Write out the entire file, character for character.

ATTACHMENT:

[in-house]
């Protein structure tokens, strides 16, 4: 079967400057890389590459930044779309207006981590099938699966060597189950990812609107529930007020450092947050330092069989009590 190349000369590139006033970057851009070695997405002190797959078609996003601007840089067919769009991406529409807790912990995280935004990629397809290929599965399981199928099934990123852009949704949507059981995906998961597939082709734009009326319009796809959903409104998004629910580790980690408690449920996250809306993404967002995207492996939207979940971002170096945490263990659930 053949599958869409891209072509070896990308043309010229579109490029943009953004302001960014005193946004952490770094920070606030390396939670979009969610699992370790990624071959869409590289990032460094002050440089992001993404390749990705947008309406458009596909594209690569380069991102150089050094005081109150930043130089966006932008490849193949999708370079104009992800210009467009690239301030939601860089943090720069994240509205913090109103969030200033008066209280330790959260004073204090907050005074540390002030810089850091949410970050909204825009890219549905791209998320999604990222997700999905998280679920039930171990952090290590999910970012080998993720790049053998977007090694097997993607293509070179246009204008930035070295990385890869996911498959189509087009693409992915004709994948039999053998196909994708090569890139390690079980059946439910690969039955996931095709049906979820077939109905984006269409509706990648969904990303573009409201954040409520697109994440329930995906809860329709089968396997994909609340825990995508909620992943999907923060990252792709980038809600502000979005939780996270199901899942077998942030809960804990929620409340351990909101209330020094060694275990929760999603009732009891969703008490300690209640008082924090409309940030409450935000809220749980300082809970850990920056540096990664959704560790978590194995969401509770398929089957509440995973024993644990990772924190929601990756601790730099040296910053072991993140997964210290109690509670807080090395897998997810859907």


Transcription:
[in-house]
């Protein structure tokens, strides 16, 4: 079967400057890389590459930044779309207006981590099938699966060597189950990812609107529930007020450092947050330092069989009590 190349000369590139006033970057851009070695997405002190797959078609996003601007840089067919769009991406529409807790912990995280935004990629397809290929599965399981199928099934990123852009949704949507059981995906998961597939082709734009009326319009796809959903409104998004629910580790980690408690449920996250809306993404967002995207492996939207979940971002170096945490263990659930 053949599958869409891209072509070896990308043309010229579109490029943009953004302001960014005193946004952490770094920070606030390396939670979009969610699992370790990624071959869409590289990032460094002050440089992001993404390749990705947008309406458009596909594209690569380069991102150089050094005081109150930043130089966006932008490849193949999708370079104009992800210009467009690239301030939601860089943090720069994240509205913090109103969030200033008066209280330790959260004073204090907050005074540390002030810089850091949410970050909204825009890219549905791209998320999604990222997700999905998280679920039930171990952090290590999910970012080998993720790049053998977007090694097997993607293509070179246009204008930035070295990385890869996911498959189509087009693409992915004709994948039999053998196909994708090569890139390690079980059946439910690969039955996931095709049906979820077939109905984006269409509706990648969904990303573009409201954040409520697109994440329930995906809860329709089968396997994909609340825990995508909620992943999907923060990252792709980038809600502000979005939780996270199901899942077998942030809960804990929620409340351990909101209330020094060694275990929760999603009732009891969703008490300690209640008082924090409309940030409450935000809220749980300082809970850990920056540096990664959704560790978590194995969401509770398929089957509440995973024993644990990772924190929601990756601790730099040296910053072991993140997964210290109690509670807080090395897998997810859907």